Sunday Mornings Are Never Really Sacred

A poem I wrote years and years ago that I am reminded of today. I like to think something really new and beautiful awakened after I wrote it. I don’t really go to church or am A practicing Christian” any longer, but I do find something wonderful about a Sunday.
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Sunday Mornings are Never Really Sacred

Sunday mornings are
never really sacred.
You walk to church,
like your feet are carrying you there.
You can’t say why.
It just feels like something you’re supposed to do.

Minds eye takes me home
Meandering road
Pennsylvanian vistas of the
Hilltop crest past the Christmas tree farm,
Barn door tucked into valley folds of
sunlight soaked evergreen pond.
Tampered by the promise of
Lumped on fracking wells
To end this recession.

In the city you arrive at the church
and climb to the balcony.
No familiar faces greet you. The sounds of a passionate piano do not guide the way.
No tapestry of a labyrinth, or a Pentecostal dove.
No smell of flowers or wax dripping off of candles.
No need to brush legs with your neighbor while you step into the pew.
No prayers of concern, no reverend who raises his hands –
Let us stand and greet each other.

Just that little black book, where you write your name and check whether you are a member or not.
And the hymnal too. It’s the same shade of blue.
Without white walls to use as a pallet for the colors seeping out of organ pipes,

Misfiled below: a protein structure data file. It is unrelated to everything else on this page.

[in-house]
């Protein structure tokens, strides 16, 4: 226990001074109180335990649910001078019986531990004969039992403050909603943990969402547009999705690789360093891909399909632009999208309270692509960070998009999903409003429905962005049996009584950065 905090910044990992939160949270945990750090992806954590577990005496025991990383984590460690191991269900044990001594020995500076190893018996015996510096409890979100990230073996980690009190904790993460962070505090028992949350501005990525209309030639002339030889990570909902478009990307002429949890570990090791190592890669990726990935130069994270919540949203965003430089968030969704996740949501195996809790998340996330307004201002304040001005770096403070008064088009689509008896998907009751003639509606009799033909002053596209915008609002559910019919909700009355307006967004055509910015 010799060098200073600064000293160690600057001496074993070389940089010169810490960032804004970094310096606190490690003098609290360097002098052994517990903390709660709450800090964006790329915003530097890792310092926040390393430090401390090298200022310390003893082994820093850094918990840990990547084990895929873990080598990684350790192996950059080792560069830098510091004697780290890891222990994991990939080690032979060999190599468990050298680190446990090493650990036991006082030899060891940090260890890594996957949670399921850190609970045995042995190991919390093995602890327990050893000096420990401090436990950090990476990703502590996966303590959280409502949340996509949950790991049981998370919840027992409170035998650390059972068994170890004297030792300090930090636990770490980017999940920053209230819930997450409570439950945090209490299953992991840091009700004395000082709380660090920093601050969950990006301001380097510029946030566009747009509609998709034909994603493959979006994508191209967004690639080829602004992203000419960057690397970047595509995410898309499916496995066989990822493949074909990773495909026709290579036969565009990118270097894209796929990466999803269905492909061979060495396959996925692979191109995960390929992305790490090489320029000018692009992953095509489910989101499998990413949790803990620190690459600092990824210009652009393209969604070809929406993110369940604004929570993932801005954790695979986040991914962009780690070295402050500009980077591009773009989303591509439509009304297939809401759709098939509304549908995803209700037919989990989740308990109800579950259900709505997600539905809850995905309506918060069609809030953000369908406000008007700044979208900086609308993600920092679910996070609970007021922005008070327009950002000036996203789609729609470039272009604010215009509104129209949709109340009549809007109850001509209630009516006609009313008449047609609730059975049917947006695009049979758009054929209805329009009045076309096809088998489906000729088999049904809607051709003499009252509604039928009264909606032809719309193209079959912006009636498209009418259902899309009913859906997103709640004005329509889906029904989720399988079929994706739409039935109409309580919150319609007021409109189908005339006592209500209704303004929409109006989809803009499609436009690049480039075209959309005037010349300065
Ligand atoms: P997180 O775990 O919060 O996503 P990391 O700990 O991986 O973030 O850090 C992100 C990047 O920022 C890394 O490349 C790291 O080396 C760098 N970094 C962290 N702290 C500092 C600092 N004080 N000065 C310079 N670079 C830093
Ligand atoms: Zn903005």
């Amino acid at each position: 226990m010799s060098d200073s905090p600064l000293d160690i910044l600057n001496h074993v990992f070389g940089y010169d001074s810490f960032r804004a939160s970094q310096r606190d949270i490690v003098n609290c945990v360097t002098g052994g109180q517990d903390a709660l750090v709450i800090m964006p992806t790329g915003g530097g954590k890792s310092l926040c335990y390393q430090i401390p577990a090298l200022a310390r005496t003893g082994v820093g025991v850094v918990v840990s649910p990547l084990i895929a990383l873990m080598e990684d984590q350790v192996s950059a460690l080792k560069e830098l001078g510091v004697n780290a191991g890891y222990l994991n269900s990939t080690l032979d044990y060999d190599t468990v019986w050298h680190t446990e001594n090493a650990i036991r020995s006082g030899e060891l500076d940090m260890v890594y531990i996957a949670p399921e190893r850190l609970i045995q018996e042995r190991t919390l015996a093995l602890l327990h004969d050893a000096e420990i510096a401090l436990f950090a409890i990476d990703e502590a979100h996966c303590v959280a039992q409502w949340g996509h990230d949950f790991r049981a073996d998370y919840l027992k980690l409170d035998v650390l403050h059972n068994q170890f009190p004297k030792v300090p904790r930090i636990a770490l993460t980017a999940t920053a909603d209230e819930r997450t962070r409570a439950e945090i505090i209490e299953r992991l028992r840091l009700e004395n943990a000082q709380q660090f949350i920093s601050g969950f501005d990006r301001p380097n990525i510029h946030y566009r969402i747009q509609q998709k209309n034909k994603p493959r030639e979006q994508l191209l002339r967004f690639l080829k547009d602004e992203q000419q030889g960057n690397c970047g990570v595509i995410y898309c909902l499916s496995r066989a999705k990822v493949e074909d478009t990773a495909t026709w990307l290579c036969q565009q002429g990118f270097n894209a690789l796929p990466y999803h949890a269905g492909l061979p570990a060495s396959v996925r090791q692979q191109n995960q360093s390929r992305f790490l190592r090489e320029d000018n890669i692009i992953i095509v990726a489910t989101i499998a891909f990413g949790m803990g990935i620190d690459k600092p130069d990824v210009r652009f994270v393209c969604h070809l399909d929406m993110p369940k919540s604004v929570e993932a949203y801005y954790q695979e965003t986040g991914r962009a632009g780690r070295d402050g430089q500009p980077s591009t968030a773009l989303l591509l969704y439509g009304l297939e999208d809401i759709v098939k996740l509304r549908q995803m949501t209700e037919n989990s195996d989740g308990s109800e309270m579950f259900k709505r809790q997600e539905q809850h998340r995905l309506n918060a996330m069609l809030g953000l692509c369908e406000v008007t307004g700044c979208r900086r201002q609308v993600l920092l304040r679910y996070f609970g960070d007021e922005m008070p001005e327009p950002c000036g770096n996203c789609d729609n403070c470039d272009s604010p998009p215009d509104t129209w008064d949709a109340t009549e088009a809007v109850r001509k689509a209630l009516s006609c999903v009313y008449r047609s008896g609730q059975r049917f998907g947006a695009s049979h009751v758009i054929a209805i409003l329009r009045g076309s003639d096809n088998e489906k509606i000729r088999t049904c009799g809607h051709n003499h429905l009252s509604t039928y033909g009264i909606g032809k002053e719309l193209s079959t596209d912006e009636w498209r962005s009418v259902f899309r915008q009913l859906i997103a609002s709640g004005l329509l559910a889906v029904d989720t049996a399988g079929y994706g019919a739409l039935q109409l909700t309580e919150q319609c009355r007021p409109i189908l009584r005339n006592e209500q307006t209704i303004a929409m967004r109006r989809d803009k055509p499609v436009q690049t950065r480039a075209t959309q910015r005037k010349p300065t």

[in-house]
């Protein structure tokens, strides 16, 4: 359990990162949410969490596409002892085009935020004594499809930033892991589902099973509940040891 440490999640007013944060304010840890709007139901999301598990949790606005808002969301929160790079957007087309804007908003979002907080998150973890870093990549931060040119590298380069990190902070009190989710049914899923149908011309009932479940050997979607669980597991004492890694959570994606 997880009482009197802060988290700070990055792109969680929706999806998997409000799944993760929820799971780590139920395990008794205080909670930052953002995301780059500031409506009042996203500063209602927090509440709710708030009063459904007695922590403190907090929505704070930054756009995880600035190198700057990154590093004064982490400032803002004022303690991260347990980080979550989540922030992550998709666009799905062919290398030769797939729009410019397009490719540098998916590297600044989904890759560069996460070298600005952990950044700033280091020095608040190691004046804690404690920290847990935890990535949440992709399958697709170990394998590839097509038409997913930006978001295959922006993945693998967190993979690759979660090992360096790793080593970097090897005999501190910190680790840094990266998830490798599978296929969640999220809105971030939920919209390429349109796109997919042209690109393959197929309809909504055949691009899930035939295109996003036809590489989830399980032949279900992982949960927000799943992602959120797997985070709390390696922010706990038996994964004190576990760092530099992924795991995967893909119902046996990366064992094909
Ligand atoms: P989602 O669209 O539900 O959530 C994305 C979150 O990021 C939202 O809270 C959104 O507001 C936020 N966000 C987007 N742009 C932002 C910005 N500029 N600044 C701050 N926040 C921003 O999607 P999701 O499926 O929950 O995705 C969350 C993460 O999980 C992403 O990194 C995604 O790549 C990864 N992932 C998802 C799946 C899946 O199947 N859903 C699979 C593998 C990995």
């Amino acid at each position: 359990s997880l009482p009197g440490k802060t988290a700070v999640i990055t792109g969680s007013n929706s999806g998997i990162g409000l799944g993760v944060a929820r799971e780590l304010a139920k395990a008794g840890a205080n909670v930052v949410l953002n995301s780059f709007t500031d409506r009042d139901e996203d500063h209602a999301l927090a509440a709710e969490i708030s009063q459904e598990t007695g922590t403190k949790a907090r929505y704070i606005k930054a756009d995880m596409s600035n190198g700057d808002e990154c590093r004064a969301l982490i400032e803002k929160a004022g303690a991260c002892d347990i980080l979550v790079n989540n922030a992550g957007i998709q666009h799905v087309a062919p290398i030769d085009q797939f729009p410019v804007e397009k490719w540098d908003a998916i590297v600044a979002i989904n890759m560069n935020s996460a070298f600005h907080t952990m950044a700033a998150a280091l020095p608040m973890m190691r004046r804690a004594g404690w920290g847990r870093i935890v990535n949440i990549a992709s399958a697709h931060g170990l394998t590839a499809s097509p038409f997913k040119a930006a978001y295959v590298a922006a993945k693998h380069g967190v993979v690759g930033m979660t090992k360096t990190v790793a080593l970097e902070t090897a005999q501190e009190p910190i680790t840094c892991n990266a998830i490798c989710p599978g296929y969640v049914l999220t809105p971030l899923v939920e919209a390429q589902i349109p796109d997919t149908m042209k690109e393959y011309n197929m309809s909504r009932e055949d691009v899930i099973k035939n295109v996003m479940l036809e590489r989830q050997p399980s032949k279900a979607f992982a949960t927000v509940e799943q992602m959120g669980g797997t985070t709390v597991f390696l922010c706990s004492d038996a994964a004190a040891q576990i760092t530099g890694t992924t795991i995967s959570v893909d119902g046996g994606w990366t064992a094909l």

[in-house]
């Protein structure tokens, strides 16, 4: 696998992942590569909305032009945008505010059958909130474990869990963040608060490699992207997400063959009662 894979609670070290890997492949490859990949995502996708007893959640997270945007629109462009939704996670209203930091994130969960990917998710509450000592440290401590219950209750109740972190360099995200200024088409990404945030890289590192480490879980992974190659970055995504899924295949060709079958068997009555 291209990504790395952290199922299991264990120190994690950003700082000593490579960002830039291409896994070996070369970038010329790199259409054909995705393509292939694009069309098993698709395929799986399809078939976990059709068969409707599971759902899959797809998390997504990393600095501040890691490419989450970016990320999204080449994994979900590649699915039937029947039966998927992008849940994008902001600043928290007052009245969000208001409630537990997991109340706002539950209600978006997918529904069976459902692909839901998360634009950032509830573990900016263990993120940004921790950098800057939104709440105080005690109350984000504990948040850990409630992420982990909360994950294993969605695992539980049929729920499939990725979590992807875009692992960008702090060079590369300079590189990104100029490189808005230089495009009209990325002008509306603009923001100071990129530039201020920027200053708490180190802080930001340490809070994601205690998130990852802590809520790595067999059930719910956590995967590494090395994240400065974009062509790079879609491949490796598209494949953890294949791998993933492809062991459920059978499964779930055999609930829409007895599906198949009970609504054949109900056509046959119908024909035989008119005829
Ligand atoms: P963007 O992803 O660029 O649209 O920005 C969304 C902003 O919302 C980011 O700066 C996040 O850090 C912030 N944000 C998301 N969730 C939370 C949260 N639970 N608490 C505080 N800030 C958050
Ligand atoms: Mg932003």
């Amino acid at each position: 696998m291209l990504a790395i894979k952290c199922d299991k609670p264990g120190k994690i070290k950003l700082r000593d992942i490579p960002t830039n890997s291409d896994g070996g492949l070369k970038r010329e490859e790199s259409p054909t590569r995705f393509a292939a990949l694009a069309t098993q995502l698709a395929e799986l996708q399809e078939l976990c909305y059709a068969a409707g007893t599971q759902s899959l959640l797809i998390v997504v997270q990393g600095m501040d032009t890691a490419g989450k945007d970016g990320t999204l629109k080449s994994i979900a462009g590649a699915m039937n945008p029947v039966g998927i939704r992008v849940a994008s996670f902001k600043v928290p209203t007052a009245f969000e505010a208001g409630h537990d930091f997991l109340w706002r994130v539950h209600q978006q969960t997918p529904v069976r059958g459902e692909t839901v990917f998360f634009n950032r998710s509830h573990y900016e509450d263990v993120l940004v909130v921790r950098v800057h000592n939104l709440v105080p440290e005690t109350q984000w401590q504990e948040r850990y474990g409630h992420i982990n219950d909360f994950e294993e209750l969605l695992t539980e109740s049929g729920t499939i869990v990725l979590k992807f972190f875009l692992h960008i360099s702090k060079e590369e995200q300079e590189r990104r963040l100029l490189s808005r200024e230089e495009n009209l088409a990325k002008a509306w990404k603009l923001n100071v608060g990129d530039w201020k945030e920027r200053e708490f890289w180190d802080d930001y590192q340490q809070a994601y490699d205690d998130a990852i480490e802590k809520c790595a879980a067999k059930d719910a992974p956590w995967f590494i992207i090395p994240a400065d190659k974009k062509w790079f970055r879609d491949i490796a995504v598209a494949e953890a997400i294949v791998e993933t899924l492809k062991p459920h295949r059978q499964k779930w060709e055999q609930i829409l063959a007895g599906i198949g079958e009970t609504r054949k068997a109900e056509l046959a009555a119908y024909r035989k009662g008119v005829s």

your gaze tracks the leaden frame of a stained glass window,
dodging eye contact with a painting of Christ.

Your mind drifts during the sermon,
And when the collection plate comes around you throw a dollar in,
hoping it will atone for the sin of forgetting to tip the cabbie last night.

These avoidances keep you vulnerable,
until the end of the service, when the man in front of you with a startling stare turns around and invites you downstairs for coffee.
Tells you about what a great church this is and boasts of former reverend with Princeton accolades who boosted membership with his own bare hands.

Walking back to your apartment under a grey sheet of sky
you call your father and remember that today after church
you won’t be watching red cardinals and clumsy squirrels
dancing in the big pine tree
outside your long glass window

Rather hum to yourself
Be Thou my Vision
While washing the dishes

Compassion

Eating seeds of compassion
From my hands
An open pomegranate
Of thick tears
Crying for those I lost
   A soul mate
   An idea of mom and dad
   A grieving brother
   A friend I call sister
Crying for those who rule over me
    A powerful woman
    Who in passing
    Awakens me to love
    Like all of us
    She walks in her own hell
    Talking to her
    Leaves me with
    Pools of reflection
    That wash away
    My mask of denial
    “Why do you do this?”
    “Listen to us, like this?”
     She says, “Because, I care for adults here
like
     the adults here care for children.”
     How then, does the heart
     Translate those words
     To a crying lover asking
     “Why do you do this for me?”
     “Stay here with me, like this?”
     “Because, I care for my friends
like
     the children I care for every day.”
     From inside, I hear
     The voice
     Of a child
     Whispering
 tenderly
     “Actually,
Because,
     I love you.”

snowbyrinthian

Snow-walled sidewalks
Labyrinthine twists
Body glides along
In these moments
You are closer to god than others
(Or moving further away).
Minotaur’s horned head stuck in my own heart chambers
I place my spine on her spine
My tree.
I ask her heart to beat with mine
Seated on a snow drift
“Give me some answers, please?”
Then a voice –
Is it him ?
Did I meet him on a walk one morning?
No, just men jogging.